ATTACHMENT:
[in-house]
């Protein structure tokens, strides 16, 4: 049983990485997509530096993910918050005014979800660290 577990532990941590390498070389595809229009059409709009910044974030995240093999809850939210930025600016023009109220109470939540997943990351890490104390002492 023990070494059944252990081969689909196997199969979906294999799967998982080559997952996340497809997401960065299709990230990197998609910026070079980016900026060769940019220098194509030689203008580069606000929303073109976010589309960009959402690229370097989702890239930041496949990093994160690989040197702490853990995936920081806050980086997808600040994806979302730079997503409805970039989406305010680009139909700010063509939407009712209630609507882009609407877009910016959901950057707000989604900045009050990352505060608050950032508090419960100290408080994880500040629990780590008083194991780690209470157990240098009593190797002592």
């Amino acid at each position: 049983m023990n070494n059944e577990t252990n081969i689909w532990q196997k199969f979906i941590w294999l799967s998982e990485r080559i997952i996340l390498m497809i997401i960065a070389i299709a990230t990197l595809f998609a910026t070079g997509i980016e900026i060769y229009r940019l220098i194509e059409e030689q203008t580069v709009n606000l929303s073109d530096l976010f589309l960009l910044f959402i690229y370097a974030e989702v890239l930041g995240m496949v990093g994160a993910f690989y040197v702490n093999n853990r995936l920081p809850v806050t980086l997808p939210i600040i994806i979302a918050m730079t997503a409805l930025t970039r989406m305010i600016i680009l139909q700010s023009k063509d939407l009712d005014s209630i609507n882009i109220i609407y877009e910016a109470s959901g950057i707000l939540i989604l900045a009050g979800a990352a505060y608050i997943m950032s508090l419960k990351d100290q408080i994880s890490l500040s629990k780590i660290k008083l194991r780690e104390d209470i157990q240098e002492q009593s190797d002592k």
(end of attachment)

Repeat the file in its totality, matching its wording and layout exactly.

[in-house]
């Protein structure tokens, strides 16, 4: 049983990485997509530096993910918050005014979800660290 577990532990941590390498070389595809229009059409709009910044974030995240093999809850939210930025600016023009109220109470939540997943990351890490104390002492 023990070494059944252990081969689909196997199969979906294999799967998982080559997952996340497809997401960065299709990230990197998609910026070079980016900026060769940019220098194509030689203008580069606000929303073109976010589309960009959402690229370097989702890239930041496949990093994160690989040197702490853990995936920081806050980086997808600040994806979302730079997503409805970039989406305010680009139909700010063509939407009712209630609507882009609407877009910016959901950057707000989604900045009050990352505060608050950032508090419960100290408080994880500040629990780590008083194991780690209470157990240098009593190797002592």
């Amino acid at each position: 049983m023990n070494n059944e577990t252990n081969i689909w532990q196997k199969f979906i941590w294999l799967s998982e990485r080559i997952i996340l390498m497809i997401i960065a070389i299709a990230t990197l595809f998609a910026t070079g997509i980016e900026i060769y229009r940019l220098i194509e059409e030689q203008t580069v709009n606000l929303s073109d530096l976010f589309l960009l910044f959402i690229y370097a974030e989702v890239l930041g995240m496949v990093g994160a993910f690989y040197v702490n093999n853990r995936l920081p809850v806050t980086l997808p939210i600040i994806i979302a918050m730079t997503a409805l930025t970039r989406m305010i600016i680009l139909q700010s023009k063509d939407l009712d005014s209630i609507n882009i109220i609407y877009e910016a109470s959901g950057i707000l939540i989604l900045a009050g979800a990352a505060y608050i997943m950032s508090l419960k990351d100290q408080i994880s890490l500040s629990k780590i660290k008083l194991r780690e104390d209470i157990q240098e002492q009593s190797d002592k």